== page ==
By Mellie Montoya and Aaron Plourde
1. Fake Deaths
*potential spoilers ahead
What do Nick Fury, Batman, Bucky Barnes, Professor X, Phil Coulson, James Kirk, Loki, Pepper Potts, and Jim Gordon all have in common? Well it’s not that they died, because none of them did despite their respective films presenting that fate as reality for at least some period of time. This is quickly becoming the most overused plot point in blockbuster films, particularly in the Marvel Universe. Blockbusters have the challenge of needing to create dramatic tension in each film while keeping the franchise intact, an obstacle they overcome by pretending to kill major characters. But c’mon, no one is going to buy that franchise leads like Kirk are dead by the second installment. The only time that it seems believable that one of these characters are actually dead is when the character has a relatively minor role like Coulson (but then TV happens), or when it’s the last installment of the franchise like The Dark Knight Rises (but then he just went to a French cafe with Anne Hathaway).
Examples: The Avengers, Captain America: The Winter Soldier, The Dark Knight, The Dark Knight Rises, Star Trek Into Darkness
2. Being “dark and gritty”
And here we have every producer and executive’s favorite buzzwords. We hear them whenever a fairy tale adaptation needs to sound cool or a superhero sequel needs to sound more mature. We get it, The Dark Knight was a good movie. But just because dark and gritty worked for a Batman movie doesn’t mean that tone works for every character. An obvious example of the replication of The Dark Knight’s tone is Zack Snyder’s Nolanization of Superman in Man of Steel, but at least Snyder stuck to that tone throughout the movie. That’s better than franchises like Marc Webb’s Amazing Spider-Man movies, which try to realize the Spider-Man universe in a dark and gritty way while maintaining video game visuals and Spider-Man’s smart-ass humor, creating a tonal incongruity that can only be overcome by the white-hot chemistry of Andrew Garfield and Emma Stone. But those two lovebirds won’t be present to save Teenage Mutant Ninja Turtles, whose trailers depict 6 foot turtles in what might as well be Gotham.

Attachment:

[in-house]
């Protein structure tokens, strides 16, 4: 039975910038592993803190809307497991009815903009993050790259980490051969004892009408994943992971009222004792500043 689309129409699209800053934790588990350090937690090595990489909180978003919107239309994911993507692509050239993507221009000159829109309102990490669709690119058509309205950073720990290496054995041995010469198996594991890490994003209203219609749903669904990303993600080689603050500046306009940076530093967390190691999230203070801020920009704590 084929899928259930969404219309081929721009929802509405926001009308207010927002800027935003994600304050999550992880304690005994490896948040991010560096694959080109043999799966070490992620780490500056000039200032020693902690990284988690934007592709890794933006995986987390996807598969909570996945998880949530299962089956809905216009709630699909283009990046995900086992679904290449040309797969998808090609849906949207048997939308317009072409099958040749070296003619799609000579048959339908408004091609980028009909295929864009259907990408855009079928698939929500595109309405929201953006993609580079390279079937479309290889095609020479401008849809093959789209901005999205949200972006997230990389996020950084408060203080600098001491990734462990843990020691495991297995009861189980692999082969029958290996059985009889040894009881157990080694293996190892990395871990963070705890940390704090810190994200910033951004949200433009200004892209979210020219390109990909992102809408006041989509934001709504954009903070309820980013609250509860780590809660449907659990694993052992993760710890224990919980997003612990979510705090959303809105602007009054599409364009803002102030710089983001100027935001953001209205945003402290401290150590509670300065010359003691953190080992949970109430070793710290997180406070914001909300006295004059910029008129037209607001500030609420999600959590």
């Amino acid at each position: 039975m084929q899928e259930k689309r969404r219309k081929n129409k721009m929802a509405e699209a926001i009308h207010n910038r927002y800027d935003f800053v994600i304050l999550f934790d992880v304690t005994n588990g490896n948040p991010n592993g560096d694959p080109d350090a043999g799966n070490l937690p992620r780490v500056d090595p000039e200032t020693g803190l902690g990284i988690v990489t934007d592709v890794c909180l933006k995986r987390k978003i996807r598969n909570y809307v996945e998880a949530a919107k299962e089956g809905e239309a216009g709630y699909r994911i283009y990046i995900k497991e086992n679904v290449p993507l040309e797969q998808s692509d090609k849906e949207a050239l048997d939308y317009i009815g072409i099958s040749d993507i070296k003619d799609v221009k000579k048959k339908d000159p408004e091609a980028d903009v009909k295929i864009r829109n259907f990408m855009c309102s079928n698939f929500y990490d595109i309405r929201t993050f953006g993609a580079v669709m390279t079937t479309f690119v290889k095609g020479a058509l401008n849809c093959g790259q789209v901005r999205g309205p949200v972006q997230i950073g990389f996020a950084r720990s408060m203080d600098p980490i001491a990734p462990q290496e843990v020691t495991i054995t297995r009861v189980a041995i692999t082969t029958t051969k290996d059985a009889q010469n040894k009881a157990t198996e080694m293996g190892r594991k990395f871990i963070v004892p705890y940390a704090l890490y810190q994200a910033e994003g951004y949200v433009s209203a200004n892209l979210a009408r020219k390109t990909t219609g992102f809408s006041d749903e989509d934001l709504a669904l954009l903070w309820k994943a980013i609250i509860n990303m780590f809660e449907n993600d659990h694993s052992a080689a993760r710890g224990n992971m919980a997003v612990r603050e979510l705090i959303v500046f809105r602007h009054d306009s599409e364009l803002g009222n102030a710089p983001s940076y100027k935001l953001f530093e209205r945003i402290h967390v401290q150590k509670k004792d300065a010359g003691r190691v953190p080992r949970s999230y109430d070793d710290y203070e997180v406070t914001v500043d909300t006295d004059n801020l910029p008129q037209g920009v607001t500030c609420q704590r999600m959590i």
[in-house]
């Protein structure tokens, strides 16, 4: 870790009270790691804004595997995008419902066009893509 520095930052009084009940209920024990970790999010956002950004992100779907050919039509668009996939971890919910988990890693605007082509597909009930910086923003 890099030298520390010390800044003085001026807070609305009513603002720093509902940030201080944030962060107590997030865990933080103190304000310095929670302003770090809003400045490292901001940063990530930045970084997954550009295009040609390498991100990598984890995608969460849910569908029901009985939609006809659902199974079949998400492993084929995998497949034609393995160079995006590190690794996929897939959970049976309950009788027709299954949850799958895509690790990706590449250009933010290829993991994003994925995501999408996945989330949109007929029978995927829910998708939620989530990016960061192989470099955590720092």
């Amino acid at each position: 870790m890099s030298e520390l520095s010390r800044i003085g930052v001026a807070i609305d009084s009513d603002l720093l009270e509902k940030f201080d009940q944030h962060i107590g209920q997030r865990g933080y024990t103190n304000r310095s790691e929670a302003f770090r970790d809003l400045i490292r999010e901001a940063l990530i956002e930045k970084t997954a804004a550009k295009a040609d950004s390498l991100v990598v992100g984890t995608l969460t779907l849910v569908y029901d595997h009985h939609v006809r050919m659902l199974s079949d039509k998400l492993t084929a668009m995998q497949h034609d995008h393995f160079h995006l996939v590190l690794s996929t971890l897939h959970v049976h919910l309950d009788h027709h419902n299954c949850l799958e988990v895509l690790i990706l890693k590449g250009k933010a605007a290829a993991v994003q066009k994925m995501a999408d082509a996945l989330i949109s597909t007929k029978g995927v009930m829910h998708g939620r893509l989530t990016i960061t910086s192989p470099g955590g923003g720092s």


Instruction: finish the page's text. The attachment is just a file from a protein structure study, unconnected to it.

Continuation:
Examples: Amazing Spider-Mans (Spider-Men?), Snow White and the Huntsman, Man of Steel, Abraham Lincoln: Vampire Hunter, Seemingly Maleficent and Teenage Mutant Ninja Turtles
3. Villains getting captured on purpose
We get it baddies. You’re clever. In fact, you’re so clever that you’ve all decided to employ the same strategy of getting captured on purpose, and as we all know, great minds think alike. At this point, however, it’s neither original nor surprising when villains let heroes catch them as part of some elaborate, dastardly plan. Blockbusters need to find a new way to showcase the creativity and intelligence of their villains. There are many ways to be good at being bad. Let’s hope that future blockbusters make a greater effort to explore them.
Examples: The Avengers, The Dark Knight, Skyfall, Star Trek Into Darkness